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High-throughput DNA methylation datasets for evaluating false discovery rate methodologies

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  • Asomaning, N.
  • Archer, K.J.

Abstract

When analyzing high-throughput genomic data, the multiple comparison problem is most often addressed through estimation of the false discovery rate (FDR), using methods such as the Benjamini & Hochberg, Benjamini & Yekutieli, the q-value method, or in controlling the family-wise error rate (FWER) using Holm’s step down method. To date, research studies that have compared various FDR/FWER methodologies have made use of limited simulation studies and/or have applied the methods to one or more microarray gene expression dataset(s). However, for microarray datasets the veracity of each null hypothesis tested is unknown so that an objective evaluation of performance cannot be rendered for application data. Due to the role of methylation in X-chromosome inactivation, we postulate that high-throughput methylation datasets may provide an appropriate forum for assessing the performance of commonly used FDR methodologies. These datasets preserve the complex correlation structure between probes, offering an advantage over simulated datasets. Using several methylation datasets, commonly used FDR methods including the q-value, Benjamini & Hochberg, and Benjamini & Yekutieli procedures as well as Holm’s step down method were applied to identify CpG sites that are differentially methylated when comparing healthy males to healthy females. The methods were compared with respect to their ability to identify CpG sites located on sex chromosomes as significant, by reporting the sensitivity, specificity, and observed FDR. These datasets are useful for characterizing the performance of multiple comparison procedures, and may find further utility in other tasks such as comparing variable selection capabilities of classification methods and evaluating the performance of meta-analytic methods for microarray data.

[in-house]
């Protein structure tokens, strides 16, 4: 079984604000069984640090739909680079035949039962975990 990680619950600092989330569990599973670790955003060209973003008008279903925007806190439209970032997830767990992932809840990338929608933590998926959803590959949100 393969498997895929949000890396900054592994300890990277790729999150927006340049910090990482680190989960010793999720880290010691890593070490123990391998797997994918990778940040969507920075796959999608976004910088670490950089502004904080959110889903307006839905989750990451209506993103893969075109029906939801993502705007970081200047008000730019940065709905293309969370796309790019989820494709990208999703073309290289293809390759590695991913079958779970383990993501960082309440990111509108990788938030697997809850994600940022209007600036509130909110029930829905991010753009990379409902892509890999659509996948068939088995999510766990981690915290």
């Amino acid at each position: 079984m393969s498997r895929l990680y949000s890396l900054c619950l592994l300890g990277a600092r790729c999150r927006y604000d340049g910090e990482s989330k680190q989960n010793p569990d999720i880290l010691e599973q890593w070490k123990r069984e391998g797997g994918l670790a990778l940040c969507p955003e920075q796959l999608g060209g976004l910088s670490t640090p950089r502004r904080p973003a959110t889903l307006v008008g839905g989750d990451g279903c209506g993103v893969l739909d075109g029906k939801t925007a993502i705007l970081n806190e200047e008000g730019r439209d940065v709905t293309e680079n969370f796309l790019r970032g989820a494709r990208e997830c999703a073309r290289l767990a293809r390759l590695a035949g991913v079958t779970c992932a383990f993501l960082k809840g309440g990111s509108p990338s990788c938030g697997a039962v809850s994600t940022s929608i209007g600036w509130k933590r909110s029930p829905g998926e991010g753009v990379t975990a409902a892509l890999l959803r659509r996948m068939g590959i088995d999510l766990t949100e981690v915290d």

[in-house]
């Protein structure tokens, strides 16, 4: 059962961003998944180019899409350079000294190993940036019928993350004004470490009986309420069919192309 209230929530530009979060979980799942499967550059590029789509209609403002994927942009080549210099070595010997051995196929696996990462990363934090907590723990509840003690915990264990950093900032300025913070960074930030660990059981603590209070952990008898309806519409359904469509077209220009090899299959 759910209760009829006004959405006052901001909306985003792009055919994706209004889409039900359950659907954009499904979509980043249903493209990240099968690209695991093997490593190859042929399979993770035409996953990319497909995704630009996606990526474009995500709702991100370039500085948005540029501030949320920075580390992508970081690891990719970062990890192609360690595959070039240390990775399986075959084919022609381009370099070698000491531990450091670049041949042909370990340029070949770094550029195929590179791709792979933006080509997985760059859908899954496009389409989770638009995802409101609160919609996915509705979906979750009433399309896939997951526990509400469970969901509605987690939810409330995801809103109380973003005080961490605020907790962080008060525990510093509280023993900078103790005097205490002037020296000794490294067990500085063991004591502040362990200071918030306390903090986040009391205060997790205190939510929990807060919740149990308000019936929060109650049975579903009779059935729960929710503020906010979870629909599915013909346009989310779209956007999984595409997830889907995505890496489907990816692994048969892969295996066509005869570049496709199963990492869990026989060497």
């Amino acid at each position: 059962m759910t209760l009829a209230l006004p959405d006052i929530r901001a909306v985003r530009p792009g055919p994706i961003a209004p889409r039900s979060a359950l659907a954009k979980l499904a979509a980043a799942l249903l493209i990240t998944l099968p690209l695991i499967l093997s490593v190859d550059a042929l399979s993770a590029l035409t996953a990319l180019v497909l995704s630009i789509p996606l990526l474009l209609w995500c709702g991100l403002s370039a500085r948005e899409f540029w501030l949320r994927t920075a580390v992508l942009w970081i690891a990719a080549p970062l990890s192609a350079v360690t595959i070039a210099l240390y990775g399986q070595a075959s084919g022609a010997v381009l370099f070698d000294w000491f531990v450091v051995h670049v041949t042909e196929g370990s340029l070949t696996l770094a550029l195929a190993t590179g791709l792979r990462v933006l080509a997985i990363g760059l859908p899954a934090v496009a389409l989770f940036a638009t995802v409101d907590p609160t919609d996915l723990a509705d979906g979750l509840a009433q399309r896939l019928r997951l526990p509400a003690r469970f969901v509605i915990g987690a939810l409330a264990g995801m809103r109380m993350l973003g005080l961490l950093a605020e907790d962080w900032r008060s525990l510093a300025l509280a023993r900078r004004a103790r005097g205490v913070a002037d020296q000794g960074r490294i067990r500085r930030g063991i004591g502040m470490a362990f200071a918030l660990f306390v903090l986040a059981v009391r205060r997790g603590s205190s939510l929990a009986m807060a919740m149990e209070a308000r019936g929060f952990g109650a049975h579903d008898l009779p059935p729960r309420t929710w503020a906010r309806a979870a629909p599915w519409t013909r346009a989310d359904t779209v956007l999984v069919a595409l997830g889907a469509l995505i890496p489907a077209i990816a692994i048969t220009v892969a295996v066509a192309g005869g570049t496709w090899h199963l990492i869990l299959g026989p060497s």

Suggested Citation

  • Asomaning, N. & Archer, K.J., 2012. "High-throughput DNA methylation datasets for evaluating false discovery rate methodologies," Computational Statistics & Data Analysis, Elsevier, vol. 56(6), pages 1748-1756.
  • Handle: RePEc:eee:csdana:v:56:y:2012:i:6:p:1748-1756 DOI: 10.1016/j.csda.2011.10.020
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    References listed on IDEAS

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    1. Garcia-Magariños Manuel & Antoniadis Anestis & Cao Ricardo & González-Manteiga Wenceslao, 2010. "Lasso Logistic Regression, GSoft and the Cyclic Coordinate Descent Algorithm: Application to Gene Expression Data," Statistical Applications in Genetics and Molecular Biology, De Gruyter, vol. 9(1), pages 1-30, August.
    2. Smyth Gordon K, 2004. "Linear Models and Empirical Bayes Methods for Assessing Differential Expression in Microarray Experiments," Statistical Applications in Genetics and Molecular Biology, De Gruyter, vol. 3(1), pages 1-28, February.
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